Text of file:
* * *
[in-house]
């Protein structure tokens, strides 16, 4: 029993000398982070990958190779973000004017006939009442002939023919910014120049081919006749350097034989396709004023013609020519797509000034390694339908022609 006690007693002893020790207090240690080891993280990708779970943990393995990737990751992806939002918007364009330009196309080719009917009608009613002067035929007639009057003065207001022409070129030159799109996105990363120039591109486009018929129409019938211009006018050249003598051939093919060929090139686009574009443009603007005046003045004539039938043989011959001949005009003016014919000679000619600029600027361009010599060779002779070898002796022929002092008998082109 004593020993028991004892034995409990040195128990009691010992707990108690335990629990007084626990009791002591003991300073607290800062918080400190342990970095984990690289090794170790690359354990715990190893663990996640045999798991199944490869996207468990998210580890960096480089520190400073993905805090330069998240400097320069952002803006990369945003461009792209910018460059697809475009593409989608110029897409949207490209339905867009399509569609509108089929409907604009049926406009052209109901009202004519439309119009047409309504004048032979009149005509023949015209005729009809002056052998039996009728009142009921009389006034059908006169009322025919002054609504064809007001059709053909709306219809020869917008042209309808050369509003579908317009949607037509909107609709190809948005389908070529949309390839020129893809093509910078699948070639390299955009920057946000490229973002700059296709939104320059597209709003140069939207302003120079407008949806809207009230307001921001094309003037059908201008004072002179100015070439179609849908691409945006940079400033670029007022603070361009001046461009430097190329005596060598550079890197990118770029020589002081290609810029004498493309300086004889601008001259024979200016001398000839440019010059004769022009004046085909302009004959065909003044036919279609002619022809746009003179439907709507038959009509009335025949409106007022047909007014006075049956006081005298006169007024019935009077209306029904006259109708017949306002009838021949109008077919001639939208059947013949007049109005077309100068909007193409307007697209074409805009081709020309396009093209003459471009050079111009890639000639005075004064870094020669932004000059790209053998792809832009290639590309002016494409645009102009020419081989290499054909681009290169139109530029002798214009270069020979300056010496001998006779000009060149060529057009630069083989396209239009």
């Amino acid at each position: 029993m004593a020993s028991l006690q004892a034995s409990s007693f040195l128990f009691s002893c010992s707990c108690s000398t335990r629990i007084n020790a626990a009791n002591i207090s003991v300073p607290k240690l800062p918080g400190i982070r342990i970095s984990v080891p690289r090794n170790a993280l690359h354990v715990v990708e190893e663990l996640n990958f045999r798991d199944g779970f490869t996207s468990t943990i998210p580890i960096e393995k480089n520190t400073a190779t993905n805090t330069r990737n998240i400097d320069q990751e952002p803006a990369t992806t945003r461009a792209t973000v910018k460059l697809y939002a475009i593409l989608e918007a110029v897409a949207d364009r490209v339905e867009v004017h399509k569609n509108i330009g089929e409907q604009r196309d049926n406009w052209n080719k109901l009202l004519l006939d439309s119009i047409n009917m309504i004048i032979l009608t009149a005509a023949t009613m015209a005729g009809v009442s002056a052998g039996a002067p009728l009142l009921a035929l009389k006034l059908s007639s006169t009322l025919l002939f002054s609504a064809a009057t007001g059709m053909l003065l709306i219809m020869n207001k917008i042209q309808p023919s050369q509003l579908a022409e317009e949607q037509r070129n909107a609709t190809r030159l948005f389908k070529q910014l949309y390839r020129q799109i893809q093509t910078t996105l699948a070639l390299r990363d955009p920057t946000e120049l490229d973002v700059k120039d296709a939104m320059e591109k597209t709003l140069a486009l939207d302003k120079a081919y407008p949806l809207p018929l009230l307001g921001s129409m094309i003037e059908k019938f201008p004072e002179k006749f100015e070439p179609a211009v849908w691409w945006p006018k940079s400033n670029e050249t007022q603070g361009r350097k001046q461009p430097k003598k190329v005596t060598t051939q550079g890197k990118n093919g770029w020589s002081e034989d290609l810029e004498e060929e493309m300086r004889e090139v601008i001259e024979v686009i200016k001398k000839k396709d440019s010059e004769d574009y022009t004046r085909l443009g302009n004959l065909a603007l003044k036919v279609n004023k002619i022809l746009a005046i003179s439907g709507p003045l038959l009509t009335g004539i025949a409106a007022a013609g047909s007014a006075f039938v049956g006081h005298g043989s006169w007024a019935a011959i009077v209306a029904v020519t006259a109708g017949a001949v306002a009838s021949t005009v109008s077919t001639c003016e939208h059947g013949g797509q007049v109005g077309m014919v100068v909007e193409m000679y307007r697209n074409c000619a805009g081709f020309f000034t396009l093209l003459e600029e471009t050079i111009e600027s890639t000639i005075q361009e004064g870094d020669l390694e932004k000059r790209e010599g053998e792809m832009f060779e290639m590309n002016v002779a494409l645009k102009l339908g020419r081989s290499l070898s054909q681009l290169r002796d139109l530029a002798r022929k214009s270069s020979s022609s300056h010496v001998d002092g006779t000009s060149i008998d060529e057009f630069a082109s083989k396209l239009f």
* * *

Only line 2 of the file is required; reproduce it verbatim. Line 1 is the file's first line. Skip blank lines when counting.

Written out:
């Protein structure tokens, strides 16, 4: 029993000398982070990958190779973000004017006939009442002939023919910014120049081919006749350097034989396709004023013609020519797509000034390694339908022609 006690007693002893020790207090240690080891993280990708779970943990393995990737990751992806939002918007364009330009196309080719009917009608009613002067035929007639009057003065207001022409070129030159799109996105990363120039591109486009018929129409019938211009006018050249003598051939093919060929090139686009574009443009603007005046003045004539039938043989011959001949005009003016014919000679000619600029600027361009010599060779002779070898002796022929002092008998082109 004593020993028991004892034995409990040195128990009691010992707990108690335990629990007084626990009791002591003991300073607290800062918080400190342990970095984990690289090794170790690359354990715990190893663990996640045999798991199944490869996207468990998210580890960096480089520190400073993905805090330069998240400097320069952002803006990369945003461009792209910018460059697809475009593409989608110029897409949207490209339905867009399509569609509108089929409907604009049926406009052209109901009202004519439309119009047409309504004048032979009149005509023949015209005729009809002056052998039996009728009142009921009389006034059908006169009322025919002054609504064809007001059709053909709306219809020869917008042209309808050369509003579908317009949607037509909107609709190809948005389908070529949309390839020129893809093509910078699948070639390299955009920057946000490229973002700059296709939104320059597209709003140069939207302003120079407008949806809207009230307001921001094309003037059908201008004072002179100015070439179609849908691409945006940079400033670029007022603070361009001046461009430097190329005596060598550079890197990118770029020589002081290609810029004498493309300086004889601008001259024979200016001398000839440019010059004769022009004046085909302009004959065909003044036919279609002619022809746009003179439907709507038959009509009335025949409106007022047909007014006075049956006081005298006169007024019935009077209306029904006259109708017949306002009838021949109008077919001639939208059947013949007049109005077309100068909007193409307007697209074409805009081709020309396009093209003459471009050079111009890639000639005075004064870094020669932004000059790209053998792809832009290639590309002016494409645009102009020419081989290499054909681009290169139109530029002798214009270069020979300056010496001998006779000009060149060529057009630069083989396209239009």